State Roundup

Battle Creek
Medical marijuana group to try new business model

BATTLE CREEK, Mich. (AP) — A group involved in supplying medical marijuana in Battle Creek is among those using a new business model designed with aims of operating legally in Michigan after the state’s highest court outlawed marijuana shops.
Brock Korreck, owner of the Higher Expectations Medical Partnership Compassion Club, told the Battle Creek Enquirer that his collective now charges caregivers a one-time $100 fee for any new patient they are connected with through the collective and a $100 monthly fee to use the facility as a place of transfer.
Patients don’t pay fees under the collective’s new business model, and marijuana is no longer stored on site. It also connects patients with caregivers if they are in need of one, Korreck said, but doesn’t encourage members to become caregivers themselves.
“Nobody wants to meet in parking lots,” Korreck said. “Nobody wants people at their houses. Nobody wants to go to anybody’s house. This is a safe access point.”
Michigan voters in 2008 approved marijuana for some chronic medical conditions, but the Michigan Supreme Court in February slammed the door on marijuana shops. The court said owners of so-called dispensaries aren’t entitled to operate a business that facilitates patient-to-patient sales.
As medical marijuana dispensaries have shut down, some collectives have tried new business models in hopes of keeping their doors open. Some other facilities in the state require cardholders to register for a private membership, but the model hasn’t been approved in Calhoun County.
The county’s Prosecutor David Gilbert hasn’t said whether the Battle Creek collective’s new model is legal because he didn’t have the chance yet to see its operations firsthand. But he criticized new models’ charging of fees, saying it goes against the idea behind the law.
“They haven’t legalized marijuana,” said Gilbert. “They’ve legalized people that are really sick getting it.”
The state’s marijuana law makes no mention of pot shops. It says people can possess up to 2.5 ounces of “usable” marijuana and keep up to 12 plants in a locked place. Under the law, a caregiver also can provide marijuana to as many as five people.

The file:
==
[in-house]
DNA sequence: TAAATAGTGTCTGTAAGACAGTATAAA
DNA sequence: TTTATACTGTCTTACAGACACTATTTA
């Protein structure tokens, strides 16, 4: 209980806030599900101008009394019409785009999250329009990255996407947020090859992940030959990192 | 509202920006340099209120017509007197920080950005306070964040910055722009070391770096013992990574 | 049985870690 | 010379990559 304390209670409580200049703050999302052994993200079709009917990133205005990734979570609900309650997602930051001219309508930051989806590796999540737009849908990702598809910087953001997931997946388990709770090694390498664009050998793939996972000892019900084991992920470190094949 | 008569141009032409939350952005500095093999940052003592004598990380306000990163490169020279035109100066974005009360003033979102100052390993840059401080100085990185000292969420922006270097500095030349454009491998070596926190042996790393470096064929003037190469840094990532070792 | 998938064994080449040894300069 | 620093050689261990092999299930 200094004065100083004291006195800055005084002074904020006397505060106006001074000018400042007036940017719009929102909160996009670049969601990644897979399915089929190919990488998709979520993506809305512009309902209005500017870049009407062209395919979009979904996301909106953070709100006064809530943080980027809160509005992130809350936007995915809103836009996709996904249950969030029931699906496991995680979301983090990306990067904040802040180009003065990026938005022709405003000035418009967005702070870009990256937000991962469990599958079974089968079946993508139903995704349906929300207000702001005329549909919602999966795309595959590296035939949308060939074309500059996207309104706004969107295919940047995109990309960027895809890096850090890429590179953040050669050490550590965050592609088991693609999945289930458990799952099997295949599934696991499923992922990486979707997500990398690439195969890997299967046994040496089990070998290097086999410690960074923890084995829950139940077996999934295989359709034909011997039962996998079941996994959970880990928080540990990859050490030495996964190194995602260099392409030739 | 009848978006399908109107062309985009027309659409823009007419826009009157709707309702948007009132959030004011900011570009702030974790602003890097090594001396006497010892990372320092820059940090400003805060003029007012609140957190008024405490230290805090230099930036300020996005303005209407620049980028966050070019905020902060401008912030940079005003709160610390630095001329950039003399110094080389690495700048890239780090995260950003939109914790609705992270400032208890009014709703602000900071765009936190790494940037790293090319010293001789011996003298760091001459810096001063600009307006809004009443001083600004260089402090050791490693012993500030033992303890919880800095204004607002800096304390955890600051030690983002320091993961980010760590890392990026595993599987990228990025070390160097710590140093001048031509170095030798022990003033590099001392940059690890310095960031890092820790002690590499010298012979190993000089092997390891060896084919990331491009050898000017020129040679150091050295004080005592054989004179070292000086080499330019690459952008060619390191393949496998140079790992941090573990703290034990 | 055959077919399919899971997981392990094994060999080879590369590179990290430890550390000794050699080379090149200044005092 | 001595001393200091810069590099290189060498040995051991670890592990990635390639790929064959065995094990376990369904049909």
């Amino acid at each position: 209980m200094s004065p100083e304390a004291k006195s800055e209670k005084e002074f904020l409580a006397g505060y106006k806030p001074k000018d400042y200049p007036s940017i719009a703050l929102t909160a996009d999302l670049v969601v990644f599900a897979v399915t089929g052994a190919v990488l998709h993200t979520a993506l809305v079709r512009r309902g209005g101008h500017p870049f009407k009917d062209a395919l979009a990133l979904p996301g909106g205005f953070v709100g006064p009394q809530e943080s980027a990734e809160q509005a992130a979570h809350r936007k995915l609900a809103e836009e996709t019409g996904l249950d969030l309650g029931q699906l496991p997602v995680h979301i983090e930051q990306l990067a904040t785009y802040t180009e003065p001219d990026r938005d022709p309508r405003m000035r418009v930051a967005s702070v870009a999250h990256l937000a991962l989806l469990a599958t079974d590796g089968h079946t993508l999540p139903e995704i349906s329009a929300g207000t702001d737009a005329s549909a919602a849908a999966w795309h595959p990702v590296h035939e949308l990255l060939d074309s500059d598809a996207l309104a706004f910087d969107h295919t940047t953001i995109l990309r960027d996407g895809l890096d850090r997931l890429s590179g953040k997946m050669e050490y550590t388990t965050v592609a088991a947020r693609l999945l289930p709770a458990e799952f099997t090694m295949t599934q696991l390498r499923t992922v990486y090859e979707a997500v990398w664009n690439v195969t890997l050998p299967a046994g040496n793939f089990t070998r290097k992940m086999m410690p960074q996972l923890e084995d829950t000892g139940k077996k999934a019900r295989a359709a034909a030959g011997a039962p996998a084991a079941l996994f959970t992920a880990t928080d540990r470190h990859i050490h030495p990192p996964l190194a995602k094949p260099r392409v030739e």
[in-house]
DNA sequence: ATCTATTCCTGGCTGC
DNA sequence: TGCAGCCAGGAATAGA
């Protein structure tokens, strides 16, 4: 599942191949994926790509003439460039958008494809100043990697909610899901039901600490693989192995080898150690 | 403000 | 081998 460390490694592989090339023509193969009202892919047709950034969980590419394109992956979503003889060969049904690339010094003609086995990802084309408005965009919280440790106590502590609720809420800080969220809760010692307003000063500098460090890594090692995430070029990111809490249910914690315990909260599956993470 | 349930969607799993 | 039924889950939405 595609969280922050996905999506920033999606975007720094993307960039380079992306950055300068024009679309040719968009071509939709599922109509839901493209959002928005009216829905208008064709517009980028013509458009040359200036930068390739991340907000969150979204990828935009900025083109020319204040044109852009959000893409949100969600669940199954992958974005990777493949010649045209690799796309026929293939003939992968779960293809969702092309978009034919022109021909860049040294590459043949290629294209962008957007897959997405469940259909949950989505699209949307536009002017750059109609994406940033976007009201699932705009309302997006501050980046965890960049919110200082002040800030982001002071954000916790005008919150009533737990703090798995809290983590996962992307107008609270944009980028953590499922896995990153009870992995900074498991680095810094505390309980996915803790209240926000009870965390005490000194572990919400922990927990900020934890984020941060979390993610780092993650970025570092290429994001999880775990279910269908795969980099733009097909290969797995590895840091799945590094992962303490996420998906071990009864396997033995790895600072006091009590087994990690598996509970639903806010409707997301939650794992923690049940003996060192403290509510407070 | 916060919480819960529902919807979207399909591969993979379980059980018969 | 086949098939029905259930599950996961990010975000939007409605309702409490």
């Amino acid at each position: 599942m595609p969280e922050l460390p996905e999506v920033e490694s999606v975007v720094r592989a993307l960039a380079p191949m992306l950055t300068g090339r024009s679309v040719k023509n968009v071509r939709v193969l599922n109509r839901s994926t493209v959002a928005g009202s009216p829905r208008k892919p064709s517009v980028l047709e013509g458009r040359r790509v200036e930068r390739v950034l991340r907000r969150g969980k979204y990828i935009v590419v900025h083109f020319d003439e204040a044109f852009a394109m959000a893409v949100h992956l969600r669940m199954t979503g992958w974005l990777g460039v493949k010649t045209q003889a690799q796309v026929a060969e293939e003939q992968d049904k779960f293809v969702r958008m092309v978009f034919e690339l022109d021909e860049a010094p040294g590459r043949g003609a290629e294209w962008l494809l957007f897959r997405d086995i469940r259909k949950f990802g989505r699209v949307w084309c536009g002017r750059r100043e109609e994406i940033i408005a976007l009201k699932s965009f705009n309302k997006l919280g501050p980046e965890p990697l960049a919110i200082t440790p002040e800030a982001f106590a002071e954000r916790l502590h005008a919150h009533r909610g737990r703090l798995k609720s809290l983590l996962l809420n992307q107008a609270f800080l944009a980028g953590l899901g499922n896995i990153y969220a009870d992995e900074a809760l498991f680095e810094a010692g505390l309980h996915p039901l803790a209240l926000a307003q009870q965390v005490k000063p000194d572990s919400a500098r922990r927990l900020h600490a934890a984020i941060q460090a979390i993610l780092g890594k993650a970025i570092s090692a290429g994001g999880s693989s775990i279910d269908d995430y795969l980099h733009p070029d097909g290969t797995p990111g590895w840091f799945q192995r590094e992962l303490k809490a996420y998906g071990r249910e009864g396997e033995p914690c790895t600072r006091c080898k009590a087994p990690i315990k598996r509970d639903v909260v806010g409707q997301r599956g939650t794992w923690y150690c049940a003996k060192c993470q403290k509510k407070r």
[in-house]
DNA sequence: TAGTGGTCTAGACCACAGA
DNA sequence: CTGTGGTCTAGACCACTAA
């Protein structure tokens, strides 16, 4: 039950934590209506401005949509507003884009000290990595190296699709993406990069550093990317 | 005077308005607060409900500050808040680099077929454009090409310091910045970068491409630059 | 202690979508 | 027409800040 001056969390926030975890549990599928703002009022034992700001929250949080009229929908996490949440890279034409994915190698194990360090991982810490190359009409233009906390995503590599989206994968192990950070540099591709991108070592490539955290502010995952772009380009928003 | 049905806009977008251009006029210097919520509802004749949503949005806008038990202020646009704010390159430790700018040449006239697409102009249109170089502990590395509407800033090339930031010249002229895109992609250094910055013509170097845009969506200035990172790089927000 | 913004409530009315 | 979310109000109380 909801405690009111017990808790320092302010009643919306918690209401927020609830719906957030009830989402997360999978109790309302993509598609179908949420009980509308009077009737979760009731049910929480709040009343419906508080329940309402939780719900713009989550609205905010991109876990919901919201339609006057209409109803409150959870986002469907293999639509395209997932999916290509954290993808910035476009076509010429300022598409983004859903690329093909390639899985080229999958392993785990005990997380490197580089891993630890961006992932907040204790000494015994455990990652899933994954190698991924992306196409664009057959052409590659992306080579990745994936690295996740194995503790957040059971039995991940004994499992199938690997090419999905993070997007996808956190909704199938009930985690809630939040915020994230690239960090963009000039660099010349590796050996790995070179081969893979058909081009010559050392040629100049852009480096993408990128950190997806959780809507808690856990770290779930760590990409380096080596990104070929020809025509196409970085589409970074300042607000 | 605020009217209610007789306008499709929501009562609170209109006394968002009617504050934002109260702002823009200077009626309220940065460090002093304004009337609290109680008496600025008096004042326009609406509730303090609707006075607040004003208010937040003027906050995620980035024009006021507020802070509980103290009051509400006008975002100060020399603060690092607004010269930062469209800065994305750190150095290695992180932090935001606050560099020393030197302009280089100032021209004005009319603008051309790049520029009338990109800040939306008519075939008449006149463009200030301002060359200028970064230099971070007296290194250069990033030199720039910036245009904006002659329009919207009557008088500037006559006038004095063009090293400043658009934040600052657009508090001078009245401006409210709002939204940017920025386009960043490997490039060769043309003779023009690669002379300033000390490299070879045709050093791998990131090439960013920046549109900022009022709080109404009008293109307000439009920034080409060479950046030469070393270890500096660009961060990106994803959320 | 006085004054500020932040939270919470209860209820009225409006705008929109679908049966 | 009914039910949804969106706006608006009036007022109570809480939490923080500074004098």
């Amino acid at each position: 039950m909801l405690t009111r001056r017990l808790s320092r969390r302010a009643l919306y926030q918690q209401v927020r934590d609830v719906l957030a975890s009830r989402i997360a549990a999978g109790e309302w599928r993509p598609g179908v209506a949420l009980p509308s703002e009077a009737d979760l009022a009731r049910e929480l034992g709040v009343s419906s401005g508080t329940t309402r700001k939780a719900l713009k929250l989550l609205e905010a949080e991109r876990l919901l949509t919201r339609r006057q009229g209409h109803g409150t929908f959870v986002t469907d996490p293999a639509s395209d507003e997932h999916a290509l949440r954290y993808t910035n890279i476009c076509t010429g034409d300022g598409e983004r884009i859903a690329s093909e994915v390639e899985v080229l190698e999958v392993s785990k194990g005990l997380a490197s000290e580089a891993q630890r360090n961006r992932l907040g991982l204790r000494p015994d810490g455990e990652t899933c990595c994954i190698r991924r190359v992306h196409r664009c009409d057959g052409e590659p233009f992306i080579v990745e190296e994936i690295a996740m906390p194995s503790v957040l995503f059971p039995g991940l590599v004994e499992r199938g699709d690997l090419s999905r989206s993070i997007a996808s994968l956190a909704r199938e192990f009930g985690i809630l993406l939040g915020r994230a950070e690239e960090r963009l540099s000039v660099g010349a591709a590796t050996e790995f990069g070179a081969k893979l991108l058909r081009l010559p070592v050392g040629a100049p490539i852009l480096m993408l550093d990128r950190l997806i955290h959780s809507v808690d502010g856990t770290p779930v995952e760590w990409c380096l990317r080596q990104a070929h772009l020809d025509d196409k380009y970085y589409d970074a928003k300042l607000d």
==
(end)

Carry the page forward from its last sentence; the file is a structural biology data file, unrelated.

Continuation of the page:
Richland
Drunken driving enforcement can vary across state

RICHLAND, Mich. (AP) — An analysis of law enforcement records found that drunken driving enforcement varies across Michigan.
The MLive.com report published Monday as part of a multi-day series says the small Kalamazoo County community of Richland has more drunken driving arrests per officer than anywhere else in the state.
Last year, the two-officer department arrested nearly 60 drunken drivers. Police Chief Jeff Mattioli says the area is home to Gull Lake, which is known for partying and boating, and there are area two state highways. Mattioli says those likely are factors.
The analysis used staffing data for more than 500 police agencies since 2003. It also used information on nearly 126,000 arrests from 2006 through last year.
It found smaller departments tended to rank higher in arrests per officer, but not always.

Lansing
Plan would change rules about dogs at restaurants

LANSING, Mich. (AP) — State law banning most animals from restaurants could change under legislation in the state House.
The Detroit News reported Monday that under legislation proposed earlier this year municipalities would have the option to create an ordinance allowing dogs in outdoor seating areas. Currently, service animals typically are allowed.
Republican state Rep. Margaret O’Brien of Portage is one of the sponsors and says the change is a way to buoy the economy. She says some other states allow people to take dogs on outdoor patios.
Lawmakers are working with the state Department of Agriculture & Rural Development on rules that restaurants would have to follow. Those rules could include signs to inform the public that dogs are allowed and cleanliness standards to protect customers.

East Lansing
Ex-tire dump site transformed into farmers market

EAST LANSING, Mich. (AP) — A site once used as a tire dump in mid-Michigan now is a farmers market following years of work by a community, the state and federal officials.
The U.S. Department of Agriculture’s Rural Development arm says a ribbon-cutting ceremony was held last week for the Barryton Farmers Market in Mecosta County.
In 2009, USDA Rural Development provided a $15,000 Rural Business Enterprise Grant to study the feasibility of removing the dump and creating an outdoor recreation area on the site. The agency provided a $40,000 grant and a $60,000 loan to help finance the project.
The state of Michigan helped cover the cost of tire disposal as well as a trail, fishing pier and other recreational improvements.

Escanaba
Upper Peninsula drug fighters say their hands full

ESCANABA, Mich. (AP) — Illegal use of prescription drugs is a problem in parts of the Upper Peninsula.
The analysis comes from Ron Koski, a leader of the U.P. Substance Enforcement Team, also known as UPSET. The Daily Press says he spoke to community leaders last week in Escanaba.
Koski says drug abusers are buying prescriptions on the street, breaking into homes and “doctor shopping” for multiple prescriptions. He says methamphetamine also has been a challenge for police, especially in Delta, Marquette, Baraga and Gogebic counties.
Koski says 21 meth labs have been discovered this year in a 12-county area covered by the drug enforcement team. He says marijuana is an issue, too, because police don’t know if someone is approved to grow it for medical purposes until they get a search warrant.?

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